By Jeff Plungis, Bloomberg News
WASHINGTON (Jan. 9, 2015) — American Honda Motor Co. Inc. has agreed to pay a record $70 million in fines and submit to stricter oversight for failing to tell the U.S. government about warranty claims and more than 1,700 injuries and deaths linked to potential defects in its cars.
Auto makers are required to report such information under a 14-year-old U.S. law, and Honda's violations may have hampered the National Highway Traffic Safety Administration's (NHTSA) ability to quickly identify vehicle flaws.
“Honda and all of the auto makers have a safety responsibility they must live up to — no excuses,” U.S. Transportation Secretary Anthony Foxx said in a statement Jan. 8. “These fines reflect the tough stance we will take against those who violate the law.” Honda's violations came to light late last year as investigations into a global crisis over defective airbags cast doubt on the diligence of some auto makers to tell the government about all potential product defects. In a synopsis of an internal review filed with NHTSA in November, the auto maker blamed its underreporting on “inadvertent data entry or computer programming errors” that spanned 11 years.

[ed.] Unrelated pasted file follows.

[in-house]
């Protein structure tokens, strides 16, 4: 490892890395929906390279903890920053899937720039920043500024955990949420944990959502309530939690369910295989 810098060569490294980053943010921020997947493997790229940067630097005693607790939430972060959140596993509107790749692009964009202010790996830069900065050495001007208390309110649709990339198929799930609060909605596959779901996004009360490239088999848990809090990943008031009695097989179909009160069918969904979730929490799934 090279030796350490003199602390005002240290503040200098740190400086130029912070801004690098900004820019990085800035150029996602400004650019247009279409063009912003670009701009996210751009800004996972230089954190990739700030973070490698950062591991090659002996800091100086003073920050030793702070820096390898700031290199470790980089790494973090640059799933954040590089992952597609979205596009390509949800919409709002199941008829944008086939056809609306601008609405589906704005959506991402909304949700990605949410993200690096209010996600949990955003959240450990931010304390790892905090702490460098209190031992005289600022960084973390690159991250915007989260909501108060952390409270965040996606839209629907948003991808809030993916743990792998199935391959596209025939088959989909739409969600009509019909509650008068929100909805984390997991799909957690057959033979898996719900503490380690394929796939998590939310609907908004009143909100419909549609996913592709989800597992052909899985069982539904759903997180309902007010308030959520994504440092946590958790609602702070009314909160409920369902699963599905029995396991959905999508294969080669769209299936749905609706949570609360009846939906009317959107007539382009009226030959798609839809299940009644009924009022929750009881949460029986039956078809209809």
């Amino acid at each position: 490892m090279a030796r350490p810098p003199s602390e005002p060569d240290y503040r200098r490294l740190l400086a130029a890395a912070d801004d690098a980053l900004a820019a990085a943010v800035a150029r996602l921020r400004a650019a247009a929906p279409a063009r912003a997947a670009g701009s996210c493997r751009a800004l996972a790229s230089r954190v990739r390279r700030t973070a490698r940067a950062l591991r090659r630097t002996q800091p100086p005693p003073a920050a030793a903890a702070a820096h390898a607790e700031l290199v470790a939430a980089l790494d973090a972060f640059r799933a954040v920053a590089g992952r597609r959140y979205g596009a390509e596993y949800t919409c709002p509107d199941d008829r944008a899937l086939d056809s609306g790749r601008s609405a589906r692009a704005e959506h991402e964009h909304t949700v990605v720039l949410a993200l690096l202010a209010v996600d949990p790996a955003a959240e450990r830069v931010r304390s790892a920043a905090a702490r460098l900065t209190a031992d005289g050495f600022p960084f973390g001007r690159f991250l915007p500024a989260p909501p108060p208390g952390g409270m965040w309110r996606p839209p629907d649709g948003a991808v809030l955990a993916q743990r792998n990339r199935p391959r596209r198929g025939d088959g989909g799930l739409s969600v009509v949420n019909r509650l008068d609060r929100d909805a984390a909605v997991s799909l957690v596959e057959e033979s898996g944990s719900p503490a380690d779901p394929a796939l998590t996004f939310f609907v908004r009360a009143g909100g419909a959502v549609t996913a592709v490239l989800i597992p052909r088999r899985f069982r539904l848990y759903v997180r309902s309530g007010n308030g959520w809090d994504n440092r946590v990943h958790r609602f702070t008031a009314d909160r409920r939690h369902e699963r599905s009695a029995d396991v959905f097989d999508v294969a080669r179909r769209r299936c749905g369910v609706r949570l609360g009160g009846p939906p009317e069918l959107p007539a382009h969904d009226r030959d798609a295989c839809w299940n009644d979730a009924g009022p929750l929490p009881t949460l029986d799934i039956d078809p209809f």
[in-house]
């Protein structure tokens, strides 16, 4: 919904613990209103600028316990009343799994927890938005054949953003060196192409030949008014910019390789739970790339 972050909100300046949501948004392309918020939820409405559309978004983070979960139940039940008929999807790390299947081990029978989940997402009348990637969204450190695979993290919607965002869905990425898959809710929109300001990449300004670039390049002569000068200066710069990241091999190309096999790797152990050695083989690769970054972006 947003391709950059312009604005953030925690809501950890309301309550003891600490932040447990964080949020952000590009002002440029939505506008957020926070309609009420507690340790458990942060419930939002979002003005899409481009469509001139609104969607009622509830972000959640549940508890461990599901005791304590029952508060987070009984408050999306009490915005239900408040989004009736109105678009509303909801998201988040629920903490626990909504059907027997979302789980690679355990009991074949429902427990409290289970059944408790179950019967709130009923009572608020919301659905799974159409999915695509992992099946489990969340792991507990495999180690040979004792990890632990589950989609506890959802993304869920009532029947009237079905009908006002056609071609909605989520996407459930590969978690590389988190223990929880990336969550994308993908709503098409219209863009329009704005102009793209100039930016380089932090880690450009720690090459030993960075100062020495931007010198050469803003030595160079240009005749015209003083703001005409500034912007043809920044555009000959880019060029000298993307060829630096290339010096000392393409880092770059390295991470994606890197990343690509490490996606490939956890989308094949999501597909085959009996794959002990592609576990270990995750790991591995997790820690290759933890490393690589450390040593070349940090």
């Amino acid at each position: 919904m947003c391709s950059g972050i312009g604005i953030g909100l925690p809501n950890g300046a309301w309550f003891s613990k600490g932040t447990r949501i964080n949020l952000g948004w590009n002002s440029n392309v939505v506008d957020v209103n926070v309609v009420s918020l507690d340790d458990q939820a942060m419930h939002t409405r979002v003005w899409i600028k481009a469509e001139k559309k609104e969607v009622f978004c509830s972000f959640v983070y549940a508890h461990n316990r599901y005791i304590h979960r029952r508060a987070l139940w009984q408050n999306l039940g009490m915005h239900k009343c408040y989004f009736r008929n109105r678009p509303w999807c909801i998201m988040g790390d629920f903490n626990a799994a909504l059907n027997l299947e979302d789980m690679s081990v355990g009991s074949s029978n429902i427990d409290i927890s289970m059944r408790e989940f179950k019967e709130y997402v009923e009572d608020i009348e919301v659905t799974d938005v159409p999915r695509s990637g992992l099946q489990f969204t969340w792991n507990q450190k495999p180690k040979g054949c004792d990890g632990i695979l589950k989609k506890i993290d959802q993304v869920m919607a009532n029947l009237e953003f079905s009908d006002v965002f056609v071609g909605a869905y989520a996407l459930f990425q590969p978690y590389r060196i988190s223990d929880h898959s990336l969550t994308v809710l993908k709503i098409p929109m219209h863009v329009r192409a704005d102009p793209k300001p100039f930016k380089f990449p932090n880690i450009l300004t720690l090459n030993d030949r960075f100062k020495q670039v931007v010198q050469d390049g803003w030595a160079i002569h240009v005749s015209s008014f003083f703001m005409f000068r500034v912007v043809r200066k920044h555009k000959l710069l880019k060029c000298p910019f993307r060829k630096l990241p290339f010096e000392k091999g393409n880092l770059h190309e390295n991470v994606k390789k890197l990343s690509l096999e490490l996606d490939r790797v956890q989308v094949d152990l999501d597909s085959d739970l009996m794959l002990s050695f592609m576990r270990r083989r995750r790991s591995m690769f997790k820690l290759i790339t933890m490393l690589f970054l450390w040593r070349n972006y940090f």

“We have resolved this matter and will move forward to build on the important actions Honda has already taken to address our past shortcomings in early warning reporting,” Rick Schostek, executive vice president, Honda North America, said in a statement. “We continue to fully cooperate with NHTSA to achieve greater transparency and to further enhance our reporting practices.”
The civil penalties include two separate fines of $35 million, each the maximum allowable under U.S. law. One covers Honda's failure to report 1,729 death and injury claims to NHTSA from 2003 to 2014. The second fine covers lapses on completely reporting warranty claims and repairs offered under “customer satisfaction campaigns.”
The combined penalty exceeds NHTSA's previous record for a compliance violation by a single company, the $35 million imposed on General Motors Co. in May for mishandling the response to an ignition-switch defect.
NHTSA issued more fines in 2014 than at any time in its history — $126 million — showing it is taking a tougher stand on enforcement that is expected to continue, according to the regulator. The Honda agreement was signed just before the year ended and announced Jan. 8.